A typical conference media day commences with the commissioner’s press conference, where college football’s burning topics of conference realignment, NIL, and the transfer portal are discussed at length. That was no exception at AAC media day, and all of those topics were talking points for Commissioner Mike Aresco. But there is one outlier in the conference that doesn’t partake in the chaotic world of NIL and reloading through the transfer portal — Navy.

“‘Luxury’ may not be the right word, but it’s kind of nice to not have to deal with it,” head coach Brian Newberry said. “When you lose a player in the portal, you can’t go into the portal and replace that player. The truth is, it hasn’t been an issue much. Guys come to school at the Naval Academy come for a reason. They understand the value of this place.”

Navy’s signature triple option offense will remain the same, and perhaps it will be even more beneficial given college football’s updated clock rules — where stoppages on first downs only occur in the final two minutes of each half. But that’s not the only change the Midshipmen are required to adapt to. For the first time since 2007, Ken Niumatalolo will not be manning the sideline as head coach. Instead, the program promoted defensive coordinator Brian Newberry to Niumatalolo’s former position. Newberry will place an emphasis on starting off stronger this season, after dreary Week 1s have plagued the program the past three years.

“There’s a lot of reasons we’ve gotten off to a slow start,” Newberry said. “There’s not one thing in particular I point my finger to. Part of it is youth for us. Part of it is the way that we’ve prepared going into the season, going back to spring football and fall camp. Right now we’re practicing in a different way, so I fully expect us to get out to a fast start this year. There’s no excuses not to at this point.”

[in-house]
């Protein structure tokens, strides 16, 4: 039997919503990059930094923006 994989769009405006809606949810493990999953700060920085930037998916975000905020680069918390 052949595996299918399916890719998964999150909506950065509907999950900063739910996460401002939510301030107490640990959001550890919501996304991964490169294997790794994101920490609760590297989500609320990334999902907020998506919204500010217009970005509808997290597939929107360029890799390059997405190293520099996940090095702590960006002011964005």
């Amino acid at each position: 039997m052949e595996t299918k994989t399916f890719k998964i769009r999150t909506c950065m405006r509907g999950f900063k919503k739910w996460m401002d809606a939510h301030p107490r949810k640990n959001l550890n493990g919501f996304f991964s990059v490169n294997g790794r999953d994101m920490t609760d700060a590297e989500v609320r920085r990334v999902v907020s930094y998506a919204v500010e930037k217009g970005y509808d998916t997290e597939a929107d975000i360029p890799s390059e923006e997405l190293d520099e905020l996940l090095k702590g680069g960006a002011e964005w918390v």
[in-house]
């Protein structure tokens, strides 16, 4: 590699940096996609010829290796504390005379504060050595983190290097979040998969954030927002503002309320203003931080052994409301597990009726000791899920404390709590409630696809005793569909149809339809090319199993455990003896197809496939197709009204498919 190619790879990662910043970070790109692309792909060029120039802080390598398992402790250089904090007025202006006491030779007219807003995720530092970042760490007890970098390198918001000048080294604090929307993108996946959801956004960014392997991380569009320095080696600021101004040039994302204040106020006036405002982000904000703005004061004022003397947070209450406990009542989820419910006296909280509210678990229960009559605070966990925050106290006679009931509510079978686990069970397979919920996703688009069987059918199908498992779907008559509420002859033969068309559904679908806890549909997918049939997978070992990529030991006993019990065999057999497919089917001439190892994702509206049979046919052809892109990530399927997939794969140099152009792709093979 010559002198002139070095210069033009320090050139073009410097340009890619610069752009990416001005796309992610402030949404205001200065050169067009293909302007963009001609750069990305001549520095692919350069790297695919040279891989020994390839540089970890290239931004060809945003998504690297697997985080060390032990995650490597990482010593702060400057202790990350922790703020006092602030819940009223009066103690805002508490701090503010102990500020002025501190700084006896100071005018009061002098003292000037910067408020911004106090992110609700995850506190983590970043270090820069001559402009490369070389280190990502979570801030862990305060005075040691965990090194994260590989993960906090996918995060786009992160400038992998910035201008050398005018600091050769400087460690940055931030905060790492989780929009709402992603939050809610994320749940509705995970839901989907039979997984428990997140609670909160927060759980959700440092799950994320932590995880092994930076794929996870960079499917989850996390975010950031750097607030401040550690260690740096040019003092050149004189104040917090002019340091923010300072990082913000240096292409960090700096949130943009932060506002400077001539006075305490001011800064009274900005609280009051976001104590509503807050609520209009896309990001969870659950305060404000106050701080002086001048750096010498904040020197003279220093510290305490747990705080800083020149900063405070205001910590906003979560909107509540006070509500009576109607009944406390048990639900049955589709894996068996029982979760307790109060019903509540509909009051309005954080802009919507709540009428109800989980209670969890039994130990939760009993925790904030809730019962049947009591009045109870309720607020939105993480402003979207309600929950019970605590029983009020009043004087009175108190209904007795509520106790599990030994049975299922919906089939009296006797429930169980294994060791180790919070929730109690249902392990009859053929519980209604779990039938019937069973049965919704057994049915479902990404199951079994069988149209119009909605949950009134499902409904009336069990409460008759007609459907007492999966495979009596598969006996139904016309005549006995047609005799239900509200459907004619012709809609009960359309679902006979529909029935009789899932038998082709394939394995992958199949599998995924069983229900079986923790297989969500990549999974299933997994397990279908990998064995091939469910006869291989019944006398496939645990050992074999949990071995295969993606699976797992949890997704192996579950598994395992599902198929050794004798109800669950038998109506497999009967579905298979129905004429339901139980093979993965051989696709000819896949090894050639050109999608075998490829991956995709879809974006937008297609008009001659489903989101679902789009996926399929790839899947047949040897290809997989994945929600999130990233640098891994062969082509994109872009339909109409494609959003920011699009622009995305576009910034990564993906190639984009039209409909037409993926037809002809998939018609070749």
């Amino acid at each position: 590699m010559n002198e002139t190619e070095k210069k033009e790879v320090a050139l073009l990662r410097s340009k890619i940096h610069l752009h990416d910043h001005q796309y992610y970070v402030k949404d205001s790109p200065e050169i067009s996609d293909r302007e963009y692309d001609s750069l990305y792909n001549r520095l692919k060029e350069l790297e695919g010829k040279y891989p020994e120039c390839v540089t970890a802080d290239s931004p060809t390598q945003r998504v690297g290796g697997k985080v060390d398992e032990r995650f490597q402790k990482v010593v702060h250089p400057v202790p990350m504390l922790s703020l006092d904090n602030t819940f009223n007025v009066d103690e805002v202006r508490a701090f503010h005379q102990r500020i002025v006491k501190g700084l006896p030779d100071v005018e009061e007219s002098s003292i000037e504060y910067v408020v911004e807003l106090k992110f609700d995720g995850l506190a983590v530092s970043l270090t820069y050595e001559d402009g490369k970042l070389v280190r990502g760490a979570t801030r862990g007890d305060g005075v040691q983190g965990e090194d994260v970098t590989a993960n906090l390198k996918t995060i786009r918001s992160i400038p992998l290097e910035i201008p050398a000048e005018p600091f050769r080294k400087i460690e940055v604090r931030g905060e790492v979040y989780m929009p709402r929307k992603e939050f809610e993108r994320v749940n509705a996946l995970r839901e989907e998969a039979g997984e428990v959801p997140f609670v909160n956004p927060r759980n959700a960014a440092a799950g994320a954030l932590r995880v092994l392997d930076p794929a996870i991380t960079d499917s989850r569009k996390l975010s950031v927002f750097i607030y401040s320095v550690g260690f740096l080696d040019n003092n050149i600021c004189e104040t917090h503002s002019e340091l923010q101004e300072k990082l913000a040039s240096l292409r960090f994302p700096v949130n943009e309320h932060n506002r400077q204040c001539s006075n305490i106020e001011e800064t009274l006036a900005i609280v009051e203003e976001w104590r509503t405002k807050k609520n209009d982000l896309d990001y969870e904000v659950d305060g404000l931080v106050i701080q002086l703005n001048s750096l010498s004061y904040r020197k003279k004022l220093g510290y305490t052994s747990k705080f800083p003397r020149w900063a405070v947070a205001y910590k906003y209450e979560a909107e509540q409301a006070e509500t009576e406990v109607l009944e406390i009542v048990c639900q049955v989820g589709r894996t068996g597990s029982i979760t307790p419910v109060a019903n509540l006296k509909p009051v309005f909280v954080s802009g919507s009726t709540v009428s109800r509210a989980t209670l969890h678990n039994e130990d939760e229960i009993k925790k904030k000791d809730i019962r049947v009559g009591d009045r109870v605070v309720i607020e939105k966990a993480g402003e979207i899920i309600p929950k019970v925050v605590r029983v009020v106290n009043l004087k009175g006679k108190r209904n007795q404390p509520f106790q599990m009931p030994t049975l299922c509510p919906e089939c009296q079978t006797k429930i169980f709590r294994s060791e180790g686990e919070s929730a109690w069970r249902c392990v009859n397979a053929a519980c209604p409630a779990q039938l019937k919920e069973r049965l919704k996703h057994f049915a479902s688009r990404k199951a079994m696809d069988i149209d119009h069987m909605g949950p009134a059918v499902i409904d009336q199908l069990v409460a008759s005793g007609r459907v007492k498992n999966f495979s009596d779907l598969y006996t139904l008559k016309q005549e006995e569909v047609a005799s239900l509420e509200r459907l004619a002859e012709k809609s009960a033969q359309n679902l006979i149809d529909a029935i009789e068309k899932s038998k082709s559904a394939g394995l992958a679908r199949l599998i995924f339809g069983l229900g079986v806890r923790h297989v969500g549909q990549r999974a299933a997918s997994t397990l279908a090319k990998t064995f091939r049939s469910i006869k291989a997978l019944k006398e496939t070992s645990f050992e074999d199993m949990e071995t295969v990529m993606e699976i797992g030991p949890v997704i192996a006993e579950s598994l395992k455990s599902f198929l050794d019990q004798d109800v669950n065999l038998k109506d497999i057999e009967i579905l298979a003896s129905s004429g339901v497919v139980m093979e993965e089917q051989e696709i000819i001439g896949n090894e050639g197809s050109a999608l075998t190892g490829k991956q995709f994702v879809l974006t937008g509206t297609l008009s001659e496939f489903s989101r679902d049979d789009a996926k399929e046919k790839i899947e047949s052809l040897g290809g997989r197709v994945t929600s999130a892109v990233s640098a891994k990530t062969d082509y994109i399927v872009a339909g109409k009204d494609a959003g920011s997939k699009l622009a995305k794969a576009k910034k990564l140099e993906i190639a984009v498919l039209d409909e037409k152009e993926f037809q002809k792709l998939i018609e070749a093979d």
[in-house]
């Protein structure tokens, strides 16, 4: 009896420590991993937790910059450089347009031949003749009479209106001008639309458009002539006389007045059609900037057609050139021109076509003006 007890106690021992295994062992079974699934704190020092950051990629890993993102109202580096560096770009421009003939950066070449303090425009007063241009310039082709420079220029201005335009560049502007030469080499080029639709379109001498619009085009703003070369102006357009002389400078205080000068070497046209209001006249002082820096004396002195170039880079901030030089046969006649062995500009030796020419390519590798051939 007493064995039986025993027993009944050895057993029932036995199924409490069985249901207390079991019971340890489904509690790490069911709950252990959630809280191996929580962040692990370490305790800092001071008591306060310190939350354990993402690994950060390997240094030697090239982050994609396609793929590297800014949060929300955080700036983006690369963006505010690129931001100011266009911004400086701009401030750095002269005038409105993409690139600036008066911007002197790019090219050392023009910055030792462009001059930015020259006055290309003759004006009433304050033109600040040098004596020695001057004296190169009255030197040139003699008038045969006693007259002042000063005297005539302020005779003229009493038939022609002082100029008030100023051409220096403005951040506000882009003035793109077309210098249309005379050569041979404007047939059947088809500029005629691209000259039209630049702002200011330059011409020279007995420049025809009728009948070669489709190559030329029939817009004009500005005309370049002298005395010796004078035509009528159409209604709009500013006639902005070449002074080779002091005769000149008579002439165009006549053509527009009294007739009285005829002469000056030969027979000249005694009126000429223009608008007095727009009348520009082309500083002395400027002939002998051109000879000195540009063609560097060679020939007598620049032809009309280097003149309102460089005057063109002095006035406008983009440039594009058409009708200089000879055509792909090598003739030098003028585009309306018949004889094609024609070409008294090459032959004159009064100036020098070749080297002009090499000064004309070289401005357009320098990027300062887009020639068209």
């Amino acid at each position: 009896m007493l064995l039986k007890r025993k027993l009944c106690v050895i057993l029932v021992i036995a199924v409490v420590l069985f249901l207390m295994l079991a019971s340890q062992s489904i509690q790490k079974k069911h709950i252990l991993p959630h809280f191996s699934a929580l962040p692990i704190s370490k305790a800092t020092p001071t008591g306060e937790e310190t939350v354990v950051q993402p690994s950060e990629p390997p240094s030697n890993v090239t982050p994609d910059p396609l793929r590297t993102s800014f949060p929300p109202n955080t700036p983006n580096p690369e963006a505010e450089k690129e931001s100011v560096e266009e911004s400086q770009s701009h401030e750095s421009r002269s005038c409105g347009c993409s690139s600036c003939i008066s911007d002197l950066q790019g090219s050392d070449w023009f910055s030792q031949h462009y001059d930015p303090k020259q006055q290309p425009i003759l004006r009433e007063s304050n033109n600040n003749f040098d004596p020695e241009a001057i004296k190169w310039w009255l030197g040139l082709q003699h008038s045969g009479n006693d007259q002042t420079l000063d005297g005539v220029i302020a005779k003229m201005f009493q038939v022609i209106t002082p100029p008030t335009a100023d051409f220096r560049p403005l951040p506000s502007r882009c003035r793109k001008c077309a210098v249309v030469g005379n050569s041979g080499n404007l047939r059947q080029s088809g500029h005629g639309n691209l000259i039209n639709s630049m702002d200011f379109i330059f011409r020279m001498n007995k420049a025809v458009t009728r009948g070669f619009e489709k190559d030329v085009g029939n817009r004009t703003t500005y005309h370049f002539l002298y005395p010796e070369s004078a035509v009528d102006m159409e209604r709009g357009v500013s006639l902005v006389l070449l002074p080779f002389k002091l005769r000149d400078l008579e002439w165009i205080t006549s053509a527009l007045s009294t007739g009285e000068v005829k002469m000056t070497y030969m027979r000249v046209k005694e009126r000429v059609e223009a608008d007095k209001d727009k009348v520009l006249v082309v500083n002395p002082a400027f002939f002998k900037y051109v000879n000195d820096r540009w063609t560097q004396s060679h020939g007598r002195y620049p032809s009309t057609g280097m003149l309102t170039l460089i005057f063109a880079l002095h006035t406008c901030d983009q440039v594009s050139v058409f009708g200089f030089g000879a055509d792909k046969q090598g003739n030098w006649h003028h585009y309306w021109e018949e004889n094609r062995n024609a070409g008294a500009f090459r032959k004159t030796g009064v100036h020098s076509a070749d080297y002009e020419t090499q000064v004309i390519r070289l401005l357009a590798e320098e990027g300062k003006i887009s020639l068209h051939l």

SMU Mustangs

After two years of being led by Tanner Mordecai, SMU will transition to Preston Stone at quarterback. The former four-start commit was SMU’s most prized recruit in program history.
Photo by Matthew Visinsky/Icon Sportswire via Getty Images

SMU established an identity as one of the most explosive offenses in college football over the past five years. The Mustangs haven’t finished outside the FBS top 15 in scoring since 2018, and that has been fueled by excellent quarterback play by former Big 12 transfers Shane Buechele and Tanner Mordecai. But this year, SMU will break in one of its original recruits at quarterback. The highest-rated recruit in program history, Preston Stone has patiently waited behind Mordecai on the depth chart for two seasons. But the local four-star prospect is finally making his long-awaited debut as the starting quarterback when SMU hosts Louisiana Tech on Sept. 2.

“Preston’s been ready from day one,” running back Tyler Lavine said. “He’s one of the hardest working kids on our team, putting in the extra work every day. He’s a super confident kid, smart guy, really talented quarterback, and I’m really excited what he can do this year and in the future.”